Signs & symptoms of teen drug/alcohol use

by Gina DeMent, Public Information Officer
Five County Mental Health Authority

How can you tell if your child is using drugs or alcohol?

It is difficult because changes in mood or attitudes, unusual temper outbursts, changes in sleeping habits and changes in hobbies or other interests are common in teens.

What should you look for?

You can also look for signs of depression, withdrawal, and carelessness with grooming or hostility. Also ask yourself, is your child doing well in school, getting along with friends, taking part in sports or other activities?

Watch List for Parents

  • Changes in friends
  • Negative changes in schoolwork, missing school, or declining grades
  • Increased secrecy about possessions or activities
  • Use of incense, room deodorant, or perfume to hide smoke or chemical odors
  • Subtle changes in conversations with friends, e.g. more secretive, using “coded” language
  • Change in clothing choices: new fascination with clothes that highlight drug use
  • Increase in borrowing money
  • Evidence of drug paraphernalia such as pipes, rolling papers, etc.
  • Evidence of use of inhalant products (such as hairspray, nail polish, correction fluid, common household products); Rags and paper bags are sometimes used as accessories
  • Bottles of eye drops, which may be used to mask bloodshot eyes or dilated pupils
  • New use of mouthwash or breath mints to cover up the smell of alcohol
  • Missing prescription drugs–especially narcotics and mood stabilizer
  • Loss of appetite, increase in appetite, any changes in eating habits, unexplained weight loss or gain
  • Slowed or staggering walk; poor physical coordination
  • Red, watery eyes; pupils larger or smaller than usual; blank stare
  • Cold, sweaty palms; shaking hands
  • Puffy face, blushing or paleness
  • Runny nose; hacking cough
  • General lack of motivation, energy, self-esteem, “I don’t care” attitude. Sudden oversensitivity, temper tantrums, or resentful behavior
  • Moodiness, irritability, or nervousness
  • These changes often signal that something harmful is going on–and often that involves alcohol or drugs. You may want to take your child to the doctor and ask him or her about screening your child for drugs and alcohol. This may involve the health professional asking your child a simple question, or it may involve urine or blood drug screen.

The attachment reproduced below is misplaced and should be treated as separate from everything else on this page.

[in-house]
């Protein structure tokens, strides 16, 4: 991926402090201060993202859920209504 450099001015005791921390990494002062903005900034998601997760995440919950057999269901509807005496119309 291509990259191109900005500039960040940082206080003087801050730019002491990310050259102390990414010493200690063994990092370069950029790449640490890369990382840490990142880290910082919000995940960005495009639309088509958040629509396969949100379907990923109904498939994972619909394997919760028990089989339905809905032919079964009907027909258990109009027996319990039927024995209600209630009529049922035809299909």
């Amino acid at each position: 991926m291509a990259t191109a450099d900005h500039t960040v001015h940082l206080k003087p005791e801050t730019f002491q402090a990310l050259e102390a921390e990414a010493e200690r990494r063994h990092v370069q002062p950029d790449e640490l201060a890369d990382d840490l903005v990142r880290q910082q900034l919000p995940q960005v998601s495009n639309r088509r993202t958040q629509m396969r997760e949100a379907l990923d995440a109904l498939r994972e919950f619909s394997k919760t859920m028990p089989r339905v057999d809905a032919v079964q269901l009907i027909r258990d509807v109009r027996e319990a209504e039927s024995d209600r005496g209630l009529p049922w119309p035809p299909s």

However, some of these signs also indicate there may be a deeper problem with depression, gang involvement, possible chronic illness or other health problems, peer adjustment, allergies, eating disorders, teenage aggression, or suicide. Remember that many of these signs or symptoms may also be symptoms within the context of your individual adolescent’s personality and current lifestyle.

    When discussing your findings with your child, it is not necessary to make a conclusion about the behavior. More importantly, talk to your child or to the health professional about exactly what you are seeing and the concern it is causing you as a parent. Be on the watch for these signs so that you can spot trouble before it goes too far. A mental health professional or a caring and concerned adult may help a youngster successfully overcome a crisis and develop more effective coping skills, often preventing further problems.

    If you are worried about your teen’s future and the problems they are having, you need to find help for your teen. You should confront them immediately and try to work the problem(s) out. However, if your teen’s problems have been ongoing and they refuse to obey you as a parent, you should find help as soon as possible. If you don’t help your teen now, the problems will only get worse.

    For more information regarding services available in the five county area, call the Five County Mental Health Authority’s Helpline number at 1.877.619.3761.

    For emergencies in Halifax and surrounding areas, BEARS has a walk in clinic located at 1609 E. Tenth Streen, Roanoke Rapids; 252.537.6799 between 8:00 a.m. — 5:00 p.m., Monday – Friday.